[October 2017] TAG conveys dangers of distracted driving

Maya Brodows ’20

On Saturday, Oct. 21, 2017, The Teen Awareness Group (TAG) attempted to make a life-long impact on Staples students. The organization hosted its annual distracted driving presentation on the Staples football field.

Students, Westport police and other members of the community came together at the event to participate in a variety of activities. Participants wore alcohol impairment simulation goggles (a.k.a. “drunk goggles,” which impair sight to simulate what it might feel like to be drunk) while attempting to perform a handful of tasks such as catching tennis balls and driving a golf cart around cones.

“The main goal of the event is to help students realize the harmful effects of drunk driving and how they are uncontrollable by any person no matter how old or ‘experienced’ they may be,” Mia Kobylinski ’19, a member of TAG, said.
Another key aspect of the event is getting to know local policemen in a casual situation.

“Most participants, kids and officers, leave the event feeling like they have gotten to know each other, which builds community and understanding between both parties,” Elaine Daignault, the co-advisor to TAG and the Director of Human Services for Westport, said.

Alcohol-related car crashes accounted for 10,265 deaths in 2015. Although this number is decreasing, TAG hopes to spread awareness of the issue to prevent numbers from going back up.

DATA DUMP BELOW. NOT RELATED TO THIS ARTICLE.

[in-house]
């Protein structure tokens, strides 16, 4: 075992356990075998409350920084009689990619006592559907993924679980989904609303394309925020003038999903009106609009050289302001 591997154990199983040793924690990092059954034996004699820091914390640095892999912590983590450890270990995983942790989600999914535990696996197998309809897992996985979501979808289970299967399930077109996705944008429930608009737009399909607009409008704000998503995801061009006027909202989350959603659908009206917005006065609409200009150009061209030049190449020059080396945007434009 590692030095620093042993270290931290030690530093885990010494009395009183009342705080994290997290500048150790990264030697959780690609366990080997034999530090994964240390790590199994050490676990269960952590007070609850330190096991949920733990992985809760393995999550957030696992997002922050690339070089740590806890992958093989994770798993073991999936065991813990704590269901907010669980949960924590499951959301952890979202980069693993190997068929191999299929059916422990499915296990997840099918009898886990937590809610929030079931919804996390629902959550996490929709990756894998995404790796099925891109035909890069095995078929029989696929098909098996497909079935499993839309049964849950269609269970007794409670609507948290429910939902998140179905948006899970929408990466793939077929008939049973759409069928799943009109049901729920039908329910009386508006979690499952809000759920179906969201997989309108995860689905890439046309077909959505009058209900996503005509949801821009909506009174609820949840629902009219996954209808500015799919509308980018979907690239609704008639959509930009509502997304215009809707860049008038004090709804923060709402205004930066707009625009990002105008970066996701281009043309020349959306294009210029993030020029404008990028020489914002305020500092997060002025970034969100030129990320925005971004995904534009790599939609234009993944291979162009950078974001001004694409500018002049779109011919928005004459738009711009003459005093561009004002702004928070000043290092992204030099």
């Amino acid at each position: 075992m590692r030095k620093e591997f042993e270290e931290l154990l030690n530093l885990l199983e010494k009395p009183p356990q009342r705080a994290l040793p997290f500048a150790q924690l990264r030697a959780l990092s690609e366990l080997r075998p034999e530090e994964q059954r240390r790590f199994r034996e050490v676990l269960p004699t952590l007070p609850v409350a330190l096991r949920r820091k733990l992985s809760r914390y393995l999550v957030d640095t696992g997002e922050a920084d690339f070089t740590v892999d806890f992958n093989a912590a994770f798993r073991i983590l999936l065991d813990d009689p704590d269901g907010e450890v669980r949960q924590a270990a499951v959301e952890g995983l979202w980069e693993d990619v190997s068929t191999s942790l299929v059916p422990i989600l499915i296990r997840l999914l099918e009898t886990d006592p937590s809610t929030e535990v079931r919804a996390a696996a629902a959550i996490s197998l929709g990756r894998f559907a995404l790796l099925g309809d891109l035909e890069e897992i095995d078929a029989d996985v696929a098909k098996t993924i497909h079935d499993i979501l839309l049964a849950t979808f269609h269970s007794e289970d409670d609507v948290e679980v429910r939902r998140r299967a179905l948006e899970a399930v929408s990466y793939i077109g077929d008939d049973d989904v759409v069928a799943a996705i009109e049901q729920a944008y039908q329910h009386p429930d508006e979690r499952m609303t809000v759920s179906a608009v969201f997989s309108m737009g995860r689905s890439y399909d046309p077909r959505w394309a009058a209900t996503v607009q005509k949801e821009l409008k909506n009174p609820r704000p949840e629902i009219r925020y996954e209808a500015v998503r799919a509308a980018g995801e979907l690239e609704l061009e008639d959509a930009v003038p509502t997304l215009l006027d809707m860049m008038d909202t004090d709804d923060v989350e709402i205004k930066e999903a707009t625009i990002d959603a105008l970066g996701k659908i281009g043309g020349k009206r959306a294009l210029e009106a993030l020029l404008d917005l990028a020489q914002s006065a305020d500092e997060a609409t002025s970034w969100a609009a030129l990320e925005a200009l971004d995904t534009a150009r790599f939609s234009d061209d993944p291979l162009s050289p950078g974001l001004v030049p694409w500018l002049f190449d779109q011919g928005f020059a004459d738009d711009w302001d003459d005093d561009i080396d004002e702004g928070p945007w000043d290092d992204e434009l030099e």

“We have reached out to different groups in the school and community to involve more types of people and students, expanding our audience and reaching more people than ever before,” Kobylinski said.

The event emphasized how dangerous distracted driving is not only for the driver, but for anyone else on the road as well.
“It’s important to teach students these lessons because a lot of people have the mindset of ‘this won’t happen to me.’ But if they hear a scary enough story or see how dangerous it is, then they will stop,” Taylor Rochlin ’18, a member of TAG, said.

Jake Glickman ’20 said he never could imagine what driving intoxicated would be like until he tried on a pair of drunk goggles in an eighth grade health class.

“I couldn’t catch a ball, so I can only imagine what driving would be like,” Glickman said.

Glickman’s realization is exactly why TAG’s distracted driving event is an annual occurrence: to remind people of the dangers of distracted driving.

“One bad decision affects not only your life, but other innocent people as well,” Ali Green ’20, a member of TAG, said. “TAG hopes to prevent students from making that one fatal mistake.”